The Light Organ

Quick search for word ‘lung’ showed word origin came from words for light as in not heavy because lungs of animals would float in water. (Thesaurus.com)

Can you believe that symptoms of tuberculosis used to be thought of as glamorous in the late 18th and early 19th century? I read that recently in an article from Hyperallergic. Maybe it’s not hard to believe because people with anorexic appearance are sometimes admired nowadays. I thought I was reaching an end in my genealogical research but I am still learning a few things. Some sad things I have read are that people in those early days, 1800s to early 1900s, died of drowning, appendicitis, and tuberculosis sometimes called phthisis. Death certificates cited lack of medical care. People even died in workhouses. Many children died young. I thought some of my ancestors would have given up after losing a spouse or their children. Especially during the hard years before and during WWII in Europe. I later discovered that some remarried and had more children. To me this illustrates their courage and optimism.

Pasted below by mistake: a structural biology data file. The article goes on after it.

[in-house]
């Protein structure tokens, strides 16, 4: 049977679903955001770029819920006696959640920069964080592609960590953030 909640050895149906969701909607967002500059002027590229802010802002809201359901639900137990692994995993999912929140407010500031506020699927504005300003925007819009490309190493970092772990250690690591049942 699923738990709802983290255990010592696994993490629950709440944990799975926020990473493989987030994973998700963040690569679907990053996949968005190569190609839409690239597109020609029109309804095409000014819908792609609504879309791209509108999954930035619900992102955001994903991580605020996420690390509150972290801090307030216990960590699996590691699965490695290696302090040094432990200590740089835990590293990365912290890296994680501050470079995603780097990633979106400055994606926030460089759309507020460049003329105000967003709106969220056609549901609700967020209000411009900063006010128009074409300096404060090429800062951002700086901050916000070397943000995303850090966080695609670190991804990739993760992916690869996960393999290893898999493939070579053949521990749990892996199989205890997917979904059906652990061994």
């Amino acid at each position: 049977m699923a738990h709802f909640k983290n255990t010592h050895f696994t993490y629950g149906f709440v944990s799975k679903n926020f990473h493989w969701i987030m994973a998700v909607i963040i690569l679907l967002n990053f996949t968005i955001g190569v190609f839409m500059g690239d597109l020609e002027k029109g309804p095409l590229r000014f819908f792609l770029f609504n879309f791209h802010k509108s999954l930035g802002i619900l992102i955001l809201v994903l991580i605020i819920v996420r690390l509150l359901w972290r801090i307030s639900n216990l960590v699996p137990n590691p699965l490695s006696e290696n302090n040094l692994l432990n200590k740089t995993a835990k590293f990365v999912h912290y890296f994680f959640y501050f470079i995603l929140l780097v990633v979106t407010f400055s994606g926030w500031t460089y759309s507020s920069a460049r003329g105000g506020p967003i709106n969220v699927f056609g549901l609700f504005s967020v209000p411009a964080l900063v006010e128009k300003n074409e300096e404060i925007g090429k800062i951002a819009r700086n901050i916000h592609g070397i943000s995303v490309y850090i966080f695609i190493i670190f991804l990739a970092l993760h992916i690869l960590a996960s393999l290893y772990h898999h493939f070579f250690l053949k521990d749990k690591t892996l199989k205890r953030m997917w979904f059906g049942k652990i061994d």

Stream of Consciousness Saturday is hosted by Linda G Hill. Today’s prompt was ‘organ’, to pick an organ and write about it. Featured image of a painting by Edvard Munch of his sister Sophie who died of tuberculosis when he was 14.

4 thoughts on “The Light Organ

    1. Deborah Drucker Post author

      People had some hard times in their lives. I hated reading that some people were in workhouses. It was really sad about people dying so young too. Life can be a struggle and some people went through a lot.

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  1. Dan Antion

    I doubt we can really imagine what life was like. I remember my grandmother’s stories about growing up in Syria in the late 1800s and coming here in the very early 1900s at the age of 16. Married, bound for a new life at 16, yet grateful and optimistic.

    Liked by 2 people

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